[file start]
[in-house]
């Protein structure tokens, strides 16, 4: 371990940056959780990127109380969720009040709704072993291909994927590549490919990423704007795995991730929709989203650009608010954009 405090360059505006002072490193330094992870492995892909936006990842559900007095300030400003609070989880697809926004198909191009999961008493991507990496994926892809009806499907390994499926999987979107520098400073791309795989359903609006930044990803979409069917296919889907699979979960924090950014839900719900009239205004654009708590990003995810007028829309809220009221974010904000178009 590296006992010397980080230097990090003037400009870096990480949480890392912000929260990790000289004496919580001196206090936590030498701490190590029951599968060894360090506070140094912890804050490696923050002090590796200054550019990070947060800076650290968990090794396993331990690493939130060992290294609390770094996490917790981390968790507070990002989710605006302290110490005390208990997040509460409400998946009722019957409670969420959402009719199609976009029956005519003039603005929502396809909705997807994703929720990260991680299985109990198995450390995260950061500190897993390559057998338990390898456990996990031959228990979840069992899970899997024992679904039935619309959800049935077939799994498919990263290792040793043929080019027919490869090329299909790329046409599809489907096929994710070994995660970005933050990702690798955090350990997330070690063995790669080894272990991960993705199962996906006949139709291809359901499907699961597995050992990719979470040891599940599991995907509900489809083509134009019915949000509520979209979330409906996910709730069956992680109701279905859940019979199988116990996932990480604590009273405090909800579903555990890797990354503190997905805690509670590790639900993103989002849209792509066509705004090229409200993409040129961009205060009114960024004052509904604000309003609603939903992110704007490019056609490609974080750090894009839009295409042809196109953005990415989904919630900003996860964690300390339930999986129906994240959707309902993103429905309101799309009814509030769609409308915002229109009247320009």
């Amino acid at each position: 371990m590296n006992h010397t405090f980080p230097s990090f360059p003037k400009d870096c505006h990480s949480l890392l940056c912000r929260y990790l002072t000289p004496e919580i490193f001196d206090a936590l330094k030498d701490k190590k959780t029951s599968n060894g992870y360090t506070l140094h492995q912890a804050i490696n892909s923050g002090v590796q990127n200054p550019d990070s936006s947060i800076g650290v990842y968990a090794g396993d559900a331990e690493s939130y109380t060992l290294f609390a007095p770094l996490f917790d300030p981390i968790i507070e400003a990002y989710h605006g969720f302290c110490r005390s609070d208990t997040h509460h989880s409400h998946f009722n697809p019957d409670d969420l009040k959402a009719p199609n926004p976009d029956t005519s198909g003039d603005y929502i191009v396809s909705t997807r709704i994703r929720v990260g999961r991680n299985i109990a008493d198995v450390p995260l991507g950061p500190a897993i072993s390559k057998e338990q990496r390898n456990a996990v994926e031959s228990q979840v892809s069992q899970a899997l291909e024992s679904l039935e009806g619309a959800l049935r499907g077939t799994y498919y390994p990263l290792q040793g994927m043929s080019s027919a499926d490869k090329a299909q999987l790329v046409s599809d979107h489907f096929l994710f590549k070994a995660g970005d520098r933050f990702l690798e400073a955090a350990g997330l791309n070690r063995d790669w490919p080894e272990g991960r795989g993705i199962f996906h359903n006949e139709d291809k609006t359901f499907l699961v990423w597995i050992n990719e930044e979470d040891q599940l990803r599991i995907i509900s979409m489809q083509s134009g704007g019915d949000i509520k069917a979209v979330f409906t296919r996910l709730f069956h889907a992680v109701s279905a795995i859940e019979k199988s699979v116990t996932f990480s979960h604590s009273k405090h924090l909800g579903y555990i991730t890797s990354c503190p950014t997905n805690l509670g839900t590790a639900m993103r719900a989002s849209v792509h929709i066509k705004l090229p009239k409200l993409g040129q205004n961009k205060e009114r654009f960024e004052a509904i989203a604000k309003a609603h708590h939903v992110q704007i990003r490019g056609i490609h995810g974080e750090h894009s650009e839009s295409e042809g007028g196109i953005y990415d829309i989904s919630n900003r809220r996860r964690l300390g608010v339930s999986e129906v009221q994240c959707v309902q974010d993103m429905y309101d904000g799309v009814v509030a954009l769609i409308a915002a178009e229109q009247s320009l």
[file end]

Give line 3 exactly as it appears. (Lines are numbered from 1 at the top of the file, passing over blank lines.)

């Amino acid at each position: 371990m590296n006992h010397t405090f980080p230097s990090f360059p003037k400009d870096c505006h990480s949480l890392l940056c912000r929260y990790l002072t000289p004496e919580i490193f001196d206090a936590l330094k030498d701490k190590k959780t029951s599968n060894g992870y360090t506070l140094h492995q912890a804050i490696n892909s923050g002090v590796q990127n200054p550019d990070s936006s947060i800076g650290v990842y968990a090794g396993d559900a331990e690493s939130y109380t060992l290294f609390a007095p770094l996490f917790d300030p981390i968790i507070e400003a990002y989710h605006g969720f302290c110490r005390s609070d208990t997040h509460h989880s409400h998946f009722n697809p019957d409670d969420l009040k959402a009719p199609n926004p976009d029956t005519s198909g003039d603005y929502i191009v396809s909705t997807r709704i994703r929720v990260g999961r991680n299985i109990a008493d198995v450390p995260l991507g950061p500190a897993i072993s390559k057998e338990q990496r390898n456990a996990v994926e031959s228990q979840v892809s069992q899970a899997l291909e024992s679904l039935e009806g619309a959800l049935r499907g077939t799994y498919y390994p990263l290792q040793g994927m043929s080019s027919a499926d490869k090329a299909q999987l790329v046409s599809d979107h489907f096929l994710f590549k070994a995660g970005d520098r933050f990702l690798e400073a955090a350990g997330l791309n070690r063995d790669w490919p080894e272990g991960r795989g993705i199962f996906h359903n006949e139709d291809k609006t359901f499907l699961v990423w597995i050992n990719e930044e979470d040891q599940l990803r599991i995907i509900s979409m489809q083509s134009g704007g019915d949000i509520k069917a979209v979330f409906t296919r996910l709730f069956h889907a992680v109701s279905a795995i859940e019979k199988s699979v116990t996932f990480s979960h604590s009273k405090h924090l909800g579903y555990i991730t890797s990354c503190p950014t997905n805690l509670g839900t590790a639900m993103r719900a989002s849209v792509h929709i066509k705004l090229p009239k409200l993409g040129q205004n961009k205060e009114r654009f960024e004052a509904i989203a604000k309003a609603h708590h939903v992110q704007i990003r490019g056609i490609h995810g974080e750090h894009s650009e839009s295409e042809g007028g196109i953005y990415d829309i989904s919630n900003r809220r996860r964690l300390g608010v339930s999986e129906v009221q994240c959707v309902q974010d993103m429905y309101d904000g799309v009814v509030a954009l769609i409308a915002a178009e229109q009247s320009l």